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Assistant Professor in Media/New Media Production

  • Deadline:
    Dec. 6, 2013, midnight
  • Location:
    The University of North Carolina at Chapel Hill, 115 Bingham Hall, CB# 3285, Chapel Hill, North Carolina, 27599-3285, US

Announcement of Faculty Position in the
Department of Communication Studies
The University of North Carolina at Chapel Hill

Assistant Professor in Media/New Media Production, beginning July 1, 2014.
Responsibilities include: teaching undergraduate media and new media production
classes; engaging in non-fiction creative/research practices; working with
graduate students on their dissertation research involving production as needed;
and performing departmental, university, and public service. Salary is

M.F.A. or Ph.D. (or conferral during the 2013-14 academic year) in a media-related
field, and an active practice in that field. We are particularly interested in
candidates who are committed to innovative approaches to non-fiction production
practices, who use contemporary media platforms to foster imaginative modes of
research and new modes of communication, and who have the ability to work
effectively within an interdisciplinary environment. The successful candidate will
develop creative projects that: engage history, theory and criticism; the concept
of critical making; contribute to the interdisciplinary New Media track that the
Department is developing in conjunction with Computer Science and Library and
Information Science; and potentially contribute to UNC’s digital humanities
initiative. Non-fiction practices might incorporate (but are not limited to): film
and video documentary, animation, audio art, game platforms, locative media,
mapping, virtual environments, and visualization. Our facilities include a
Mac-based media lab with 40+ workstations equipped with the Master Collection
Suite of Adobe products, a 115-person auditorium with HD projection capabilities,
and a 2,000 sq. ft. studio space with green screen and voice over booth.

The Department of Communication Studies has 30 full-time faculty with areas of
emphasis in Interpersonal and Organizational Communication, Rhetorical Studies,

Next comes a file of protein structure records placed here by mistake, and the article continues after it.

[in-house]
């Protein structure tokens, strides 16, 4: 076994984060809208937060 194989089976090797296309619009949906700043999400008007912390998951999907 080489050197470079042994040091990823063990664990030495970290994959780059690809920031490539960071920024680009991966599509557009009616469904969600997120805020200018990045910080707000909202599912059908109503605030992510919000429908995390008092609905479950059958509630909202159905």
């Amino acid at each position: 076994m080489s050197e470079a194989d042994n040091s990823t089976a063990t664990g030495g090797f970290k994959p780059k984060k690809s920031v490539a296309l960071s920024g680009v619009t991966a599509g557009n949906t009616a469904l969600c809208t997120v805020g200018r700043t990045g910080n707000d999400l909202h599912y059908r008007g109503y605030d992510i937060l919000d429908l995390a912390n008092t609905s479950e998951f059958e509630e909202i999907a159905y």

Performance Studies, Media and Technology Studies, and Communication and Cultural
Studies. Approximately 850 undergraduate and 50 M.A. and Ph.D. students major in
the department. The department is committed to the integration of theory and
practice, and engaged scholarship, broadly conceived. The department’s mission
describes a commitment to “Engagement, Creativity, and Critique.” Additional
information can be found at http://comm.unc.edu.

The University of North Carolina at Chapel Hill is located in one corner of the
Research Triangle and has an enrollment of approximately 28,000 undergraduate,
graduate, and professional students. The university enjoys a reputation as one of
the nation’s leading universities (ranked 5th among public universities). The
Triangle area, including Raleigh, Durham, and Chapel Hill, has a population of
over one million and is ranked as one of the best places to live in the United

Qualified applicants should apply online at the link provided near the bottom of this posting.

Deadline: December 6, 2013

To apply, attach a letter of interest, vita, teaching philosophy, research/artist
statement, evidence of teaching effectiveness, as well as a description of your
work samples, including your roles in the samples.
In addition to your online application we require work samples. They can be in the
form of a website and/or DVD. The location of your website, if applicable, should
be included in your work samples description. If sending DVDs, please send three
copies of each. DVDs will not be returned. DVDs should be sent directly to:

Elizabeth Thomas, Department Manager,
Department of Communication Studies,
The University of North Carolina at Chapel Hill,
115 Bingham Hall, CB# 3285,
Chapel Hill, NC 27599-3285.

At minimum, four letters of recommendation are required.
Applications will be reviewed beginning December 6, 2013.
UNC Chapel Hill is an EEO employer. Women and minority scholars are encouraged to